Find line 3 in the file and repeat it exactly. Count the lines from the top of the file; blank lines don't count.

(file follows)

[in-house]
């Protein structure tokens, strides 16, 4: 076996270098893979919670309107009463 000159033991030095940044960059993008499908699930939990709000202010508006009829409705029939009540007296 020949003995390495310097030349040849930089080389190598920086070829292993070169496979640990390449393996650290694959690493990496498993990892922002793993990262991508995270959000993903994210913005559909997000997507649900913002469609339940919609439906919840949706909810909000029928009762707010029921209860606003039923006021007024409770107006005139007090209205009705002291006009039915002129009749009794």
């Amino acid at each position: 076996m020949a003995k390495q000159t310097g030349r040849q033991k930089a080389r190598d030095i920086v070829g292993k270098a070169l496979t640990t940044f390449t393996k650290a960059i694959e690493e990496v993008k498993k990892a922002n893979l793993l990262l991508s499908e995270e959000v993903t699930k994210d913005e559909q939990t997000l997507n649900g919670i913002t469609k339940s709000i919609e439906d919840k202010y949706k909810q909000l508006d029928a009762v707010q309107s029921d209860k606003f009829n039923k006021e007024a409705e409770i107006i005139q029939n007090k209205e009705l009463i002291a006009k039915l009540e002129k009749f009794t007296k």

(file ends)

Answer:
């Amino acid at each position: 076996m020949a003995k390495q000159t310097g030349r040849q033991k930089a080389r190598d030095i920086v070829g292993k270098a070169l496979t640990t940044f390449t393996k650290a960059i694959e690493e990496v993008k498993k990892a922002n893979l793993l990262l991508s499908e995270e959000v993903t699930k994210d913005e559909q939990t997000l997507n649900g919670i913002t469609k339940s709000i919609e439906d919840k202010y949706k909810q909000l508006d029928a009762v707010q309107s029921d209860k606003f009829n039923k006021e007024a409705e409770i107006i005139q029939n007090k209205e009705l009463i002291a006009k039915l009540e002129k009749f009794t007296k």